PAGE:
Combat helmet design and TBI
September 1, 2009
From the New England Journal of Medicine: (edited for brevity).
Among surviving soldiers wounded in combat in Iraq and Afghanistan, TBI appears to account for a larger proportion of casualties than it has in other recent U.S. wars. […]22 percent of the wounded soldiers from these conflicts […] had injuries to the head, face, or neck. This percentage can serve as a rough estimate of the fraction who have TBI [T]he true proportion is probably higher, since some cases of closed brain injury are not diagnosed promptly.
In the Vietnam War, by contrast, 12 to 14 percent of all combat casualties had a brain injury, and an additional 2 to 4 percent had a brain injury plus a lethal wound to the chest or abdomen. [B]ecause mortality from brain injuries among U.S. combatants in Vietnam was 75 percent or greater, soldiers with brain injuries made up only a small fraction of the casualties treated in hospitals.
Kevlar body armor and helmets are one reason for the high proportion of TBIs among soldiers wounded in the current conflicts. By effectively shielding the wearer from bullets and shrapnel, the protective gear has improved overall survival rates, and Kevlar helmets have reduced the frequency of penetrating head injuries. However, the helmets cannot completely protect the face, head, and neck, nor do they prevent the kind of closed brain injuries often produced by blasts. As insurgents continue to attack U.S. troops in Iraq, most brain injuries are being caused by IEDs, and closed brain injuries outnumber penetrating ones among patients seen at Walter Reed[…] All admitted patients who have been exposed to a blast are routinely evaluated for brain injury; 59 percent of them have been given a diagnosis of TBI[…]. Of these injuries, 56 percent are considered moderate or severe, and 44 percent are mild.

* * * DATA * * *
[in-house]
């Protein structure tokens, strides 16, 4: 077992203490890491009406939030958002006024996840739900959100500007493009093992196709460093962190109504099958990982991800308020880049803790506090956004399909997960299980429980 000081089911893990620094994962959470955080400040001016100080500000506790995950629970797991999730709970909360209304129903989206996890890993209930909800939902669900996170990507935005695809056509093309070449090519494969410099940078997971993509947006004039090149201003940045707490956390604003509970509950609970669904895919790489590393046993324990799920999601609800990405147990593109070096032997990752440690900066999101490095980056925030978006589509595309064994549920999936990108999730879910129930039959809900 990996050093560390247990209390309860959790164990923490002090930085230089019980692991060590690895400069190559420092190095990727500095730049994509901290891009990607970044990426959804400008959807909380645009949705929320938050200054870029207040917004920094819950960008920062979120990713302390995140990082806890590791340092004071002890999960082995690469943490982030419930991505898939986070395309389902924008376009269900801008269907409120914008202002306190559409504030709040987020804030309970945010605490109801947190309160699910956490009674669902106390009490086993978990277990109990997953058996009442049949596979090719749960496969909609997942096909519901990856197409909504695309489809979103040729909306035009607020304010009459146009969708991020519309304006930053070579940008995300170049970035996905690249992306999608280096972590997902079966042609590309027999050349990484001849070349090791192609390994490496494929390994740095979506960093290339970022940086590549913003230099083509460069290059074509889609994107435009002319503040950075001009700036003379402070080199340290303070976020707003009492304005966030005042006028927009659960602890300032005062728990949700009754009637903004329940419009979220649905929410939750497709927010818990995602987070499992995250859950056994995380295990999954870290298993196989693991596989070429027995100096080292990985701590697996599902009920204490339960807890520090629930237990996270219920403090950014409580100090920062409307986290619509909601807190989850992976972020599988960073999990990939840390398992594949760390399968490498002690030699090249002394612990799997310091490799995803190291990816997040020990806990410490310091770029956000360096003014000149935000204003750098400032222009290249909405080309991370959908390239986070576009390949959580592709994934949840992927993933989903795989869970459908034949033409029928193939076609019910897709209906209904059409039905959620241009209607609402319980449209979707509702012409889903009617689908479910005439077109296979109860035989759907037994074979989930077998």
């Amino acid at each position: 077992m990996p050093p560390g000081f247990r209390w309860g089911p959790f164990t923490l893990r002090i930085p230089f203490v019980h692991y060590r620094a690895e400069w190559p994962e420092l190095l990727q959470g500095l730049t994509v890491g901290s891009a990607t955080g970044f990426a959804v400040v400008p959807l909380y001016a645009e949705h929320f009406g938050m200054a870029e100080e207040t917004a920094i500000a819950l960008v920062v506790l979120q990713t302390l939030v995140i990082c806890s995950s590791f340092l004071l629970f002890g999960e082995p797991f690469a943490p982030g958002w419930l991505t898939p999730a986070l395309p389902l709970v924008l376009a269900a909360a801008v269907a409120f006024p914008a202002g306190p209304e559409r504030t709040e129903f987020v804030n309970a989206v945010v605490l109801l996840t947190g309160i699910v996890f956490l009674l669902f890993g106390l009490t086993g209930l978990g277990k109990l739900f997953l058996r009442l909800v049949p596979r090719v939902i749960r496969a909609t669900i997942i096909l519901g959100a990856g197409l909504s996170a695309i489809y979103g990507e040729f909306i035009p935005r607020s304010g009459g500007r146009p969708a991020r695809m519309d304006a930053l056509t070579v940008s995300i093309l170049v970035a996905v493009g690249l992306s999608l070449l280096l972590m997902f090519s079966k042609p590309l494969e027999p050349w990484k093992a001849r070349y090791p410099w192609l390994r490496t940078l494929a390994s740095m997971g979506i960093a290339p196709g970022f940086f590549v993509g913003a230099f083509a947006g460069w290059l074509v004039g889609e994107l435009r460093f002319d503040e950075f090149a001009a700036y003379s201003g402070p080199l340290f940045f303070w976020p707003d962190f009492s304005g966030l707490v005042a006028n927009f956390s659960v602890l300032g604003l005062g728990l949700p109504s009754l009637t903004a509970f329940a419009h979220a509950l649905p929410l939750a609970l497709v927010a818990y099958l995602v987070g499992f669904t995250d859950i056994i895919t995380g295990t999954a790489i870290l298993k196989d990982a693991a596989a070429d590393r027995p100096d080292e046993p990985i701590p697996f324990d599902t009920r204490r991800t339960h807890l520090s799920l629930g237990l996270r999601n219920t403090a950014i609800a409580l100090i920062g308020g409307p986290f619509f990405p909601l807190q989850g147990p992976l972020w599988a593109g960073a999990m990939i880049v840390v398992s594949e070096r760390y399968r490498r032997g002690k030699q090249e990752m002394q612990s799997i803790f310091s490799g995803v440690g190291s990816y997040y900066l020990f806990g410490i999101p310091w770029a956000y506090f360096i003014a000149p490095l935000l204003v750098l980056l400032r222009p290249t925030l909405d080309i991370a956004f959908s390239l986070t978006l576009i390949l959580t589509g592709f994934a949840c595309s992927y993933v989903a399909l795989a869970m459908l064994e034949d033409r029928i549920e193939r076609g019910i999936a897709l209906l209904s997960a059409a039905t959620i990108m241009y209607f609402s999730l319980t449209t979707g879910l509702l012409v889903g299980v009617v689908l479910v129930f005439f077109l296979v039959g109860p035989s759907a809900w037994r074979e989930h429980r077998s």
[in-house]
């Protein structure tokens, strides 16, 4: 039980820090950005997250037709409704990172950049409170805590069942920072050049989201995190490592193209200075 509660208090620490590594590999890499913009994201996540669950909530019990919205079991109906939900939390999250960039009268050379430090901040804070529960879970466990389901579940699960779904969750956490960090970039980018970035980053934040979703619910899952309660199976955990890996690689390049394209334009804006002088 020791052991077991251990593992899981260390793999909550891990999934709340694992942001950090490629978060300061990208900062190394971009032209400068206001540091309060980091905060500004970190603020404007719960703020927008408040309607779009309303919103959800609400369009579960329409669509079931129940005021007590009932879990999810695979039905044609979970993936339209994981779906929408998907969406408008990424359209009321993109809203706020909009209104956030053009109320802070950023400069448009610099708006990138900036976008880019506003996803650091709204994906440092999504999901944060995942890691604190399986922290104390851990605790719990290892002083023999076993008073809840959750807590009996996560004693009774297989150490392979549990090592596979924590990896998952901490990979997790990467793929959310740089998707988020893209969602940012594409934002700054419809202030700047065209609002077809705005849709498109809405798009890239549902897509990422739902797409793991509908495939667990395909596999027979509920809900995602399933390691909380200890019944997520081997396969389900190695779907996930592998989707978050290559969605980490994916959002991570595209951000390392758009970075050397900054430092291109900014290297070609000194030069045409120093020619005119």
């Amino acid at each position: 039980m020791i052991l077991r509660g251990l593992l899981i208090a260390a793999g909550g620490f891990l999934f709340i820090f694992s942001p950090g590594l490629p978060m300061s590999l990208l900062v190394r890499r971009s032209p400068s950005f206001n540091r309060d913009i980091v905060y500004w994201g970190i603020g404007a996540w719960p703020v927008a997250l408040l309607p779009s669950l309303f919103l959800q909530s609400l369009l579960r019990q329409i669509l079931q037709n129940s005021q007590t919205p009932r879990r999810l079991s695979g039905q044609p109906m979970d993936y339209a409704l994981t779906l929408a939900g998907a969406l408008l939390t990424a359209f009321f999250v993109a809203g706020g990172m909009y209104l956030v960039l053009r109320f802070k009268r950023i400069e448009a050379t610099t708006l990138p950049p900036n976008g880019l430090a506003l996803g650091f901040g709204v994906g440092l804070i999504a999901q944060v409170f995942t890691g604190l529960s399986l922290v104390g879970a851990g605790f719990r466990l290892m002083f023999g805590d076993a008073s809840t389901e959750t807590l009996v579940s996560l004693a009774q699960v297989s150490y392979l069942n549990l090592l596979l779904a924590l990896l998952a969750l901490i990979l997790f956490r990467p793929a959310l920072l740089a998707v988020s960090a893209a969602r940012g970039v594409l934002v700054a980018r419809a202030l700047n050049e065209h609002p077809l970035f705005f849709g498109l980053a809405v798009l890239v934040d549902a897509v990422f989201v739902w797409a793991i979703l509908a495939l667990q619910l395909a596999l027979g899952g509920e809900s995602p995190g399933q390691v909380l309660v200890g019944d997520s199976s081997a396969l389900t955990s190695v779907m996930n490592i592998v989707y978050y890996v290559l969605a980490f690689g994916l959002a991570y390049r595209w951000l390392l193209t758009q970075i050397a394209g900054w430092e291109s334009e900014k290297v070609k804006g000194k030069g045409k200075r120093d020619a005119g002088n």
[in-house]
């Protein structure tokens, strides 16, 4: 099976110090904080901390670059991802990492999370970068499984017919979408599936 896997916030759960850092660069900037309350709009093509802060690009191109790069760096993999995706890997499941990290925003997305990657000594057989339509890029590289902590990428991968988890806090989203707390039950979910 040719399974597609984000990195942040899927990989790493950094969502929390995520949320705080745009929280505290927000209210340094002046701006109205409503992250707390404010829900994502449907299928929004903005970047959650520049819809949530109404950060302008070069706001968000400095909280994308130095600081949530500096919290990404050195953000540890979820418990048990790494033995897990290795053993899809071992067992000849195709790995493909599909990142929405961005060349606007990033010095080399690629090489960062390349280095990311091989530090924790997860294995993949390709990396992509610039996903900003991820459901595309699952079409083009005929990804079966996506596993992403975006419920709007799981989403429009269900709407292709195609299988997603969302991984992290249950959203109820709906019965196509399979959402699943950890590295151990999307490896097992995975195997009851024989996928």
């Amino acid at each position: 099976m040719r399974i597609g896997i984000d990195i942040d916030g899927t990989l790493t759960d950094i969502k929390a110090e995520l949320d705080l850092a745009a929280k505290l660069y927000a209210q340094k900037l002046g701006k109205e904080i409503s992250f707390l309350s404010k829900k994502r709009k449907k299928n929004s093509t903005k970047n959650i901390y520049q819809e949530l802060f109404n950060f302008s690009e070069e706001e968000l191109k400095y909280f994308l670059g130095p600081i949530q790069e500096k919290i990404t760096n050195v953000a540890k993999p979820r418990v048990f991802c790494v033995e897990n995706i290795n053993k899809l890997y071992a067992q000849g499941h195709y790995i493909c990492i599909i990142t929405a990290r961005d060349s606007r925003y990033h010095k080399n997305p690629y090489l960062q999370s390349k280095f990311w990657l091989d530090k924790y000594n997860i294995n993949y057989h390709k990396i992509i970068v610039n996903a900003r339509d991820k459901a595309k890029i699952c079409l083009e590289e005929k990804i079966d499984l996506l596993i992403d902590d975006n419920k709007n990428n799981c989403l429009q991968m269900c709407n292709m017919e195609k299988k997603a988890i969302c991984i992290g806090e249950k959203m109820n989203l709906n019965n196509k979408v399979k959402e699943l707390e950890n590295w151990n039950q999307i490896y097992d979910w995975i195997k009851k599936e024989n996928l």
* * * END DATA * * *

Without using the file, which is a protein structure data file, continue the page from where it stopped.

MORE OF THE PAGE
So the design and engineering of armor has changed the nature of the injuries that happen on the battlefield.
Design. Engineering. Acquired disabilities. That sounds like this blog.
Some physicists have looked at the current armor anew and determined that there are some serious problems.
Here is a preprint of a journal paper on the mechanics of traumatic brain injury caused by explosives.
Since we know that TBI is a major threat, these authors recommend adjusting the design of helmets so that they can better withstand the pressure waves that occur in explosions (without, of course, compromising their ability to also deflect bullets and shrapnel, which they currently do quite well).
The Army knows that this is an important issue and have made adjustments for it. (A quick shoutout to my former employer, who runs a facility that specializes in this area.) But how quickly can we engineer and manufacture a better helmet and deploy it to the troops who need it in Iraq and Afghanistan? Probably not quickly enough, and the military procurement process is famously biased by politics and restrained by bureaucracy— so in a classic case of “fighting the last war” our troops in ten years will probably be much better prepared than our troops on the ground today.